Sunday, June 24, 2018
Events

With recent recognition, Native American Festival planning on big crowd

BROOKSVILLE — Tammy Heon admits the Brooksville Native American Festival has a special place in her heart.

Perhaps it is because Heon was there from the beginning, sitting with the festival's founders and organizers, Mary Kirkconnell and Paul DeLuna, helping to make the event a reality when she secured a $7,500 "minority convention grant" through Visit Florida to help create a website and promote the event through regional and national advertising.

The number of people who share Heon's love for the festival has been growing steadily, and record numbers may be walking through the gates this weekend when the fourth annual festival takes place Feb. 4 and 5 at Florida Classic Park, east of Brooksville.

The reason? After a nomination submitted by the Florida's Adventure Coast Visitors Bureau, the festival was recently named one of the Southeast Tourism Society's 2017 Top 20 events.

With that designation, the festival will reach an unprecedented number of people in listings to more than 1,600 media outlets throughout the southeastern United States.

"This is a big deal," said Heon, Hernando County's manager of tourism development. "There is no way any of us could do that individually. … It is invaluable from a (public relations) perspective."

Kirkconnell couldn't agree more.

"I was just floored that the tourism board nominated us," she admits. "It is really exciting."

Heon credits Shannon Werner, visitor information specialist at the Visitors Bureau, with making the award possible. In fact, Werner's efforts also won the same award for two other local events — the Weeki Wachee Swamp Festival and Art in the Park.

Kirkconnell said the Native American Festival drew in about 5,000 visitors its first year and more than 7,000 the second, which she said was a good indication that this type of event was needed. Last year, more than 8,000 people attended the festival, during a cold weekend of torrential rain.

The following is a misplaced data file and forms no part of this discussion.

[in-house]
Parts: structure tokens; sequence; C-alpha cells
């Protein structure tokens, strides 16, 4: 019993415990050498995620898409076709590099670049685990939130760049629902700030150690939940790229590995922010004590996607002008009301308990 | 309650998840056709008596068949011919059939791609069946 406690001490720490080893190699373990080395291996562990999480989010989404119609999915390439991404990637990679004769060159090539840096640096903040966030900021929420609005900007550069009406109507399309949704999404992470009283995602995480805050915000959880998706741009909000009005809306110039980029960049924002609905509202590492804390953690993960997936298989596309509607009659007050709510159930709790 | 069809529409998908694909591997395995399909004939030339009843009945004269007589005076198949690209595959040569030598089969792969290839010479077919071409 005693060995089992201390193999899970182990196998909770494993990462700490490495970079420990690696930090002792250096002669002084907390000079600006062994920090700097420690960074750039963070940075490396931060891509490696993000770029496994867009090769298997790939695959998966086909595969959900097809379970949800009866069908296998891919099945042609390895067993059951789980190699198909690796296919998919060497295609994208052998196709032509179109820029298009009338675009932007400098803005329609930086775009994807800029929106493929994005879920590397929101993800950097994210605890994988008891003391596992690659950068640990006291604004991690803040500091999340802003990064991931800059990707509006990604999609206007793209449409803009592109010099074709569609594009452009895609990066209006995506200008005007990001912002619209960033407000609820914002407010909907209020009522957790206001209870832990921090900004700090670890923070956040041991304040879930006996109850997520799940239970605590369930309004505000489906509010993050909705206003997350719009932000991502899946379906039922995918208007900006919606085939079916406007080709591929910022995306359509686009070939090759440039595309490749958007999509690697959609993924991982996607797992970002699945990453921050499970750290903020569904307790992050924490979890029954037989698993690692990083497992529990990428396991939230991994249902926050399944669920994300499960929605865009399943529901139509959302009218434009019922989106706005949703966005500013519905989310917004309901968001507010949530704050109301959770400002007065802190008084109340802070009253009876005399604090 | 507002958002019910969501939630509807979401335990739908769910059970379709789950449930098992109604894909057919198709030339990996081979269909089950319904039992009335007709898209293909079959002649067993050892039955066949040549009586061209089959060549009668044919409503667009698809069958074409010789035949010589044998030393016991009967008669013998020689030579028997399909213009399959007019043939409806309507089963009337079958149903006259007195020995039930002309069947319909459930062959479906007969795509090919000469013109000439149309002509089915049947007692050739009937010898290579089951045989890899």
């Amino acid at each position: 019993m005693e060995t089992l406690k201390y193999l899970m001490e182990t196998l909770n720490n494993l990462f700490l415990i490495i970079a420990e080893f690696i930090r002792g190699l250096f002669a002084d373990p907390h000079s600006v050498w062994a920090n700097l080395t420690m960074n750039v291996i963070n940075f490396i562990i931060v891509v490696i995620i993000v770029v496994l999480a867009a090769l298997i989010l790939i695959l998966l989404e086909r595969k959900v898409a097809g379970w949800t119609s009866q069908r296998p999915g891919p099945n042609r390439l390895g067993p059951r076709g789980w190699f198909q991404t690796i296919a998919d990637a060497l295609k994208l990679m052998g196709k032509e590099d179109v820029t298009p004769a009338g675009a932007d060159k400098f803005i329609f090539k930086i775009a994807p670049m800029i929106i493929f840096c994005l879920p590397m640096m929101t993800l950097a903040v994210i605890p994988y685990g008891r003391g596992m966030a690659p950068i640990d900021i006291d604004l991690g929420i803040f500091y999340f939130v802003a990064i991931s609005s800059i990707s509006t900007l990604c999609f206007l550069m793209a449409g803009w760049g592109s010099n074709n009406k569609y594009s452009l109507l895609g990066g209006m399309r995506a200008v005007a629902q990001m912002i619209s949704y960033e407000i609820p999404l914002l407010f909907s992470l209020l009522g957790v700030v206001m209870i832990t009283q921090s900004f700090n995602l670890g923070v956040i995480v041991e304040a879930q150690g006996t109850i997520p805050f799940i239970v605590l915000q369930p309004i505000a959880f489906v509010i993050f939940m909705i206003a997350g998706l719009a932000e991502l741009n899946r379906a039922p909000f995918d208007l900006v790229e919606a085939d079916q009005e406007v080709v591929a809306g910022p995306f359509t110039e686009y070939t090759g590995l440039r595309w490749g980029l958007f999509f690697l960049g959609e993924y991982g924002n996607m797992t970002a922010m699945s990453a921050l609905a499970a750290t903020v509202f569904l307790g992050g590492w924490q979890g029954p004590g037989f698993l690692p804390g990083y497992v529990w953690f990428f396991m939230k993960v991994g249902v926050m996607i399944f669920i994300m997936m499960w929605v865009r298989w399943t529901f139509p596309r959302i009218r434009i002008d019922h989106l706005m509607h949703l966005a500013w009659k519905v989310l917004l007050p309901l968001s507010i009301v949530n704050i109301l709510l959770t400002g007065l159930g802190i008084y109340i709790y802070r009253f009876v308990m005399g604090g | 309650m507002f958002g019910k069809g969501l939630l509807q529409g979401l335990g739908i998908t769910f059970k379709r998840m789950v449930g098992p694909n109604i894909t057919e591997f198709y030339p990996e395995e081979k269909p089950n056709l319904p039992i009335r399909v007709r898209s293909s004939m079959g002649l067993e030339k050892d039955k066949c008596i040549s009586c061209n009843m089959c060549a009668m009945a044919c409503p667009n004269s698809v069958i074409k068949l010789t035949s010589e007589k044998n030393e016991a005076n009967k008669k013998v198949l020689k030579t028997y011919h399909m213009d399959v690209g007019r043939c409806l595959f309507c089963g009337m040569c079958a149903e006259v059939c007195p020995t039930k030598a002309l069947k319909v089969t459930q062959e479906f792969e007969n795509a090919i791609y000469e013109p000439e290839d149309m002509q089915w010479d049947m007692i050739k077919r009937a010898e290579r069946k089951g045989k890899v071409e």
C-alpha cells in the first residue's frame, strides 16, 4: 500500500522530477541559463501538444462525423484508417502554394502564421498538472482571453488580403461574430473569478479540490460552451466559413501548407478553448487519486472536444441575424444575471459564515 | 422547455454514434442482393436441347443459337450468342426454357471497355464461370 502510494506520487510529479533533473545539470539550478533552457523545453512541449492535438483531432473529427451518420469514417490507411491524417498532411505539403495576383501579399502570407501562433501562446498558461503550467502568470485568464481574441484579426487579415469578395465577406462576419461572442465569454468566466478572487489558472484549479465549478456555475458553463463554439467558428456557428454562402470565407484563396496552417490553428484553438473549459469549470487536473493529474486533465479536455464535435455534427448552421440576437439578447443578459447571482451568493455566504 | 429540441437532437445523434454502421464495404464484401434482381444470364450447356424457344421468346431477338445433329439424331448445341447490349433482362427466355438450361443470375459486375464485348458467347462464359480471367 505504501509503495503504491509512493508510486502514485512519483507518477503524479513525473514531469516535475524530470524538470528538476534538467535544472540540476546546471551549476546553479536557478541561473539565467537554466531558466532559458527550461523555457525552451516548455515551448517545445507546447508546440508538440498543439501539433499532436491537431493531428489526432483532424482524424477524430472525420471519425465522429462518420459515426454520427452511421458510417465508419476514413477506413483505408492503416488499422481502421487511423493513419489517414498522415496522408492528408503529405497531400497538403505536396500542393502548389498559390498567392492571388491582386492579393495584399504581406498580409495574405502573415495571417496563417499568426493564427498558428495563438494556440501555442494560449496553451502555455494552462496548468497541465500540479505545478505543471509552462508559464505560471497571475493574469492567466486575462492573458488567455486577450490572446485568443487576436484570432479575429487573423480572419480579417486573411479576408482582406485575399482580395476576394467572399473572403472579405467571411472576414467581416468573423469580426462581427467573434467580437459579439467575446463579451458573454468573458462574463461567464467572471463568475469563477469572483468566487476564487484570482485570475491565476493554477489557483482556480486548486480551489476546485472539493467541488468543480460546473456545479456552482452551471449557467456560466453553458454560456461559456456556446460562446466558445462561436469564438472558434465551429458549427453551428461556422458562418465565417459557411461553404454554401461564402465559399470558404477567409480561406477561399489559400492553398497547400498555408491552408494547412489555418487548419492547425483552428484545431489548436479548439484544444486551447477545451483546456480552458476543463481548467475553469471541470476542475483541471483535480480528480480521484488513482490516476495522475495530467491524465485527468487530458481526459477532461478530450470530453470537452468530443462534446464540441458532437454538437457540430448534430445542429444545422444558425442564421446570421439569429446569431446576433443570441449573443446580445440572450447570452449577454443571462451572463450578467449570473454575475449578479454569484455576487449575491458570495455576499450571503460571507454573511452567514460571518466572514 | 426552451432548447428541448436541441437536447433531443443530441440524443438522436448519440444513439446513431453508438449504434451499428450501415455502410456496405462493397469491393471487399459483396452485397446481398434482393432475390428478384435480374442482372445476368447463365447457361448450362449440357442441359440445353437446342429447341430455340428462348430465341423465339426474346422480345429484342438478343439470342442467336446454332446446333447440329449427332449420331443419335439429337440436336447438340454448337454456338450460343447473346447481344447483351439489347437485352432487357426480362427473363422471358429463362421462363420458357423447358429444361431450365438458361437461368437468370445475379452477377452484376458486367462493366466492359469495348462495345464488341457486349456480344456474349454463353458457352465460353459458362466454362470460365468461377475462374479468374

"We were shocked that people still wanted to come in the pouring rain," Kirkconnell said. "It was amazing."

The local festival is considered one of the largest events on the powwow circuit, Kirkconnell added.

"We are really happy about that," she said. "We want to support native people and try to represent the culture in the best way possible."

The two-day festival features nonstop entertainment, music, dance, primitive skills demonstrations, American Indian food vendors and more than 35 other vendors selling American Indian and Indian-inspired arts and crafts. There also will be unique and creative activities for children.

The featured musical act will be Shelley Morningsong, who won the Native American Music Festival Awards' Artist of the Year honors for 2016. She will be joined by her husband, Fabian Fontenelle, one of the original members of the American Indian Dance Theater, who will bring his traditional northern Plains-style of dancing, storytelling and drumming.

"Shelley has a gorgeous voice," Kirkconnell said. "She is an amazing, beautiful singer and person."

New for 2017 will be the Na Ka Oi Polynesian Dancers, whose dances share the history, culture and stories of the Polynesian people. The show includes a high-energy fire knife dance.

Returning this year will be the popular Iron Horse Dancers and Drummers, a multitribal group from Oklahoma that offers educational performances in various dance styles.

Visitors will also have an opportunity to enjoy native foods such as Indian tacos, buffalo burgers and fry bread. In addition, there will be eastern and western encampments where visitors can look at artifacts and watch primitive demonstrations.

RV and tent camping will be available, giving visitors an option of staying the day or spending the weekend.

Kirkconnell said visitors to this year's festival will find additions at the park, including permanent restrooms and a shaded pavilion, which will keep guests in the shade — or out of the rain.

But Kirkconnell says she's certain this year's festival will be rain-free.

"I have a great feeling the weather will be perfect," she said. "I feel it in my bones."

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